The nation’s most-searched money questions
Google Keyword Planner data was used to reveal the average monthly search volume (AMSV) for all ‘what’ and ‘how’ queries related to common saving and investment types.
These included stocks, shares, bonds, funds, commodities, property and real estate, cryptocurrencies, savings accounts, and retirement and pension savings vehicles, in 2020.
Here are the UK’s biggest money questions – and answers.
Which shares should I buy?
This question typically had 49,500 monthly searches, while “how do I buy shares?” had 9,900 searches each month on average.
Annie Charalambous, content manager at ETX Capital, said: “The shares you choose to invest in will depend on various factors, including the level of risk you’re willing to take, the overall market climate, and much more. Before you do buy (or short) any shares, you’ll want to do your homework on both the company and the industry at large.
“There are always opportunities in the market to suit every budget and experience level, but much like picking the winning lottery numbers, there is no winning formula for what to invest in, or when.”
Which companies are in the FTSE100?
This question had 40,500 monthly searches.
The FTSE100 is made up of the 100 largest companies (by market cap – available shares multiplied by current share price) listed on the London Stock Exchange. To qualify, a company must meet requirements set out by the FTSE Group.
Charalambous said: “The index acts as a major indicator of the UK stock market at large. Its three largest constituents are Unilever, AstraZeneca, and HSBC.”
What is an ISA?
This query typically had 12,100 monthly searches.
An ISA, or Individual Savings Account, is a savings account available to anyone in the UK over 16, with returns or interest paid tax-free. For the tax year 2020-21, you can save up to £20,000 in an ISA.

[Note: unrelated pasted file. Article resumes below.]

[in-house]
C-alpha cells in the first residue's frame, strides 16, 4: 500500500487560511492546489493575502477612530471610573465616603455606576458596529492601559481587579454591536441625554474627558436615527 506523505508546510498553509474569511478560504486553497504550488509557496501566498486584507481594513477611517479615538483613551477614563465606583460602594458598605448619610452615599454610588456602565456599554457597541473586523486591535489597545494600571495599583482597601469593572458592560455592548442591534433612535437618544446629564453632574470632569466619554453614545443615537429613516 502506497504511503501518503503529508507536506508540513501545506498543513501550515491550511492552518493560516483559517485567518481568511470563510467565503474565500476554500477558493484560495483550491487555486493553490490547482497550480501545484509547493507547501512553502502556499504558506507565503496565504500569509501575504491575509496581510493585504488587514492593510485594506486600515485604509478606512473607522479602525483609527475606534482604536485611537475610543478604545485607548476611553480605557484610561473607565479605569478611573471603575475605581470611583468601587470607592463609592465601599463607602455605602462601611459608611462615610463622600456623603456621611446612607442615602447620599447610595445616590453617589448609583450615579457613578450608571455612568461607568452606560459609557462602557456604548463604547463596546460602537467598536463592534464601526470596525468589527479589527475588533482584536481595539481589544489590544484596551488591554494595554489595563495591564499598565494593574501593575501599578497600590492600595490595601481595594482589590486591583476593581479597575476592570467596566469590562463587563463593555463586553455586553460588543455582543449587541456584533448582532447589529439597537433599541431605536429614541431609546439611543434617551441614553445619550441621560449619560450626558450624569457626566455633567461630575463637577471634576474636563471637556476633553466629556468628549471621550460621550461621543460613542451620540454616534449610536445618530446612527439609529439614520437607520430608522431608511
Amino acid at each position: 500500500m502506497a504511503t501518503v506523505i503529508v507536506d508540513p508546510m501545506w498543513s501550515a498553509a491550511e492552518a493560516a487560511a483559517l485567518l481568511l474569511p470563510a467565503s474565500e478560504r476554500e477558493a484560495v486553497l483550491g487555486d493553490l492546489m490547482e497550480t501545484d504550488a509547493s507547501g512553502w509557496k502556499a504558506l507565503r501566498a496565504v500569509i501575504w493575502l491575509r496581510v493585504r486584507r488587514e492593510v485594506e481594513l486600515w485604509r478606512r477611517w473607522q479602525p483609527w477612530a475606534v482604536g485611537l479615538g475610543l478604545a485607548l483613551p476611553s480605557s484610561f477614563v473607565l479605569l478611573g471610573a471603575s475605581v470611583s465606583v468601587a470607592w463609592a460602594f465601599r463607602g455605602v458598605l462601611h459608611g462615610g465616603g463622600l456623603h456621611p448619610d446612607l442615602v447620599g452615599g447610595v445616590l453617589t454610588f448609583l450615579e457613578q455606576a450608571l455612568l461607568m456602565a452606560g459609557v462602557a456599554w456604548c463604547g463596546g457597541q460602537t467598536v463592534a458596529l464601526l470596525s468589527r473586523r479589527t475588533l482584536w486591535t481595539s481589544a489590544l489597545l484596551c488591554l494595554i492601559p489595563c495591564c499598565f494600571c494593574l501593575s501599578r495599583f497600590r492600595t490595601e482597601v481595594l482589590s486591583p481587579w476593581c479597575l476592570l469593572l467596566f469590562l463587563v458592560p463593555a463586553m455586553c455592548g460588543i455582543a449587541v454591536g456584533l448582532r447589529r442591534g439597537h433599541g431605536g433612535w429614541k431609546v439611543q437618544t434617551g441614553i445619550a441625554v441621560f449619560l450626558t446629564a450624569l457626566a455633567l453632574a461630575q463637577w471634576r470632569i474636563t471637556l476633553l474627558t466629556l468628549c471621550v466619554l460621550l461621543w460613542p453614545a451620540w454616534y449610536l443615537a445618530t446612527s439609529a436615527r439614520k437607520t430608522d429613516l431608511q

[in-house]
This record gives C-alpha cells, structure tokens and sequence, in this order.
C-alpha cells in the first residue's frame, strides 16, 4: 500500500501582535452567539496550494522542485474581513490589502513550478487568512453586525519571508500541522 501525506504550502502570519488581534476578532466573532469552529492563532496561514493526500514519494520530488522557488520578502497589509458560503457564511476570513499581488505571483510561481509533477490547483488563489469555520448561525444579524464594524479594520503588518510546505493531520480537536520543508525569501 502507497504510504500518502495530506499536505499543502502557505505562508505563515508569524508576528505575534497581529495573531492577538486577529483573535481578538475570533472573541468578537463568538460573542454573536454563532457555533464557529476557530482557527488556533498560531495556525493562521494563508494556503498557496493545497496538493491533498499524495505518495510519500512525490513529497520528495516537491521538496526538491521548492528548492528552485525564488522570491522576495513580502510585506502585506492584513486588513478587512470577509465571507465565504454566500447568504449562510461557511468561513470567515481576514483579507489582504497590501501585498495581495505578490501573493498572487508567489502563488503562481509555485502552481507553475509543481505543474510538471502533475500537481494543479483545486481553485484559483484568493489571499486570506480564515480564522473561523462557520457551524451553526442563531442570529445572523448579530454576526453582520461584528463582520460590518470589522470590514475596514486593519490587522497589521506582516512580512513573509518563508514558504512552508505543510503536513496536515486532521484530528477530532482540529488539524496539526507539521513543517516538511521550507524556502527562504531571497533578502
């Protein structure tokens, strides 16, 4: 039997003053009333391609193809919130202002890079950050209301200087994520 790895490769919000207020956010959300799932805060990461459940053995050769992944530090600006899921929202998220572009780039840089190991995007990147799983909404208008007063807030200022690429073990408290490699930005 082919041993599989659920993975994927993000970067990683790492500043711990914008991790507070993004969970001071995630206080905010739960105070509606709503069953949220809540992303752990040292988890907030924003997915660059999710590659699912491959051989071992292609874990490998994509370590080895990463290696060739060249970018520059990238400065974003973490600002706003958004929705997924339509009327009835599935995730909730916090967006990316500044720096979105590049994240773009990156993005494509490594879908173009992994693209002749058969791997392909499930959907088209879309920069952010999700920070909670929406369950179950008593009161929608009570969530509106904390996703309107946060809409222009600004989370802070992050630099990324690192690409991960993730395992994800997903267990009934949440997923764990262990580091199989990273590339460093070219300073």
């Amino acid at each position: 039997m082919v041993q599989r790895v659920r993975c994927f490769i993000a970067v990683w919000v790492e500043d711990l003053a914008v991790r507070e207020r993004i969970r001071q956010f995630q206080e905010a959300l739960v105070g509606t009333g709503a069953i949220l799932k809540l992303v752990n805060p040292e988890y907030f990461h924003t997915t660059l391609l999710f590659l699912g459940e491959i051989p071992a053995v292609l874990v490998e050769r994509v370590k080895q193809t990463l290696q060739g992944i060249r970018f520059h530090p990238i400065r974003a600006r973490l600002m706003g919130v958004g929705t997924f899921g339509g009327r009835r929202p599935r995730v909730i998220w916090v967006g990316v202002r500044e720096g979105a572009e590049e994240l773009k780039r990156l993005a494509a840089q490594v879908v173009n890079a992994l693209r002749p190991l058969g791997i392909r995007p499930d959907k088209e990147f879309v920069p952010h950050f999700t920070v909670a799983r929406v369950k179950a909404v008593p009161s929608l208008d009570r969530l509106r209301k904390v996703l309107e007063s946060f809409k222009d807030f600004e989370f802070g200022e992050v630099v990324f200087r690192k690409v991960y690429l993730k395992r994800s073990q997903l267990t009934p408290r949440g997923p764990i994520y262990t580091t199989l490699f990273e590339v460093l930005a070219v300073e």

“There are two kinds of ISAs: a ‘cash ISA’, whereby you pay into it like you would a traditional savings account to earn interest, and a ‘shares ISA’, where your money is invested in stocks and bonds and neither the interest – nor any profit – is taxed,” explains Charalambous, “While the latter has more potential for greater returns, being tied to the stock market also means a greater risk of losing money.”
What are bonds?
This question had 8,100 monthly searches.
A bond represents a loan, typically given to a body like a government or large company, by an investor. Governments may opt to issue bonds to raise money, and then agree to buy these bonds back at a later (agreed-upon) ‘maturity’ date.
Bonds are considered a low-risk investment and can be a good way to diversify your portfolio with minimal exposure.
Fixed rate bonds offered by savings providers are different. These savings account offer a fixed rate of interest for a set period of time, typically one to five years, on the condition that you don’t withdraw your cash in this time.
What is an ETF?
This question had 6,600 monthly searches.
Charalambous said: “ETFs, or ‘exchange-traded funds’, are an asset type similar to index funds, in that they comprise of different stocks – usually representative of a particular sector – and are typically managed by larger companies (Vanguard, iShares, etc.). However, index funds are connected to exchanges and correlate more with that country’s economy and stock market.”
What is a hedge fund?
This query had an average of 5,400 monthly searches last year.
A hedge fund is an aggregated pool of money from different investors that is managed by an institution or individual. The hedge fund manager closely monitors the investment and is able to react and adjust accordingly, as per their strategy.
What is pension drawdown?
This pensions question had 5,400 monthly searches on average.
Pension drawdown occurs when you continue to invest into a pension whilst simultaneously withdrawing money from it, essentially giving yourself a steady ‘income’ out of your own pension pot.
What are dividends?
This stock market question typically had 4,400 monthly searches
Dividends are a portion of a company’s profits that are distributed among its shareholders.
“For example, if you buy 10 shares in ABC Manufacturing and they pay an annual dividend of £5 per share, you’ll be eligible for £50 back in your pocket that year – if you’re still holding those shares at the ex-dividend date,” explains Charalambous.
What is cryptocurrency?
This question had 4,400 monthly searches.
Cryptocurrencies are digital-only currencies held on the blockchain. Unlike regular ‘cash’ currencies, cryptocurrencies aren’t tied to any central bank and are therefore unregulated, volatile, and considered a high-risk investment.
Charalambous said: “Those are coincidentally the same reasons for the relatively mass adoption over recent years – as more institutions accept and even integrate the likes of Bitcoin, XRP, Ethereum, and countless others, these assets risk becoming a part of the very world they were created to challenge.”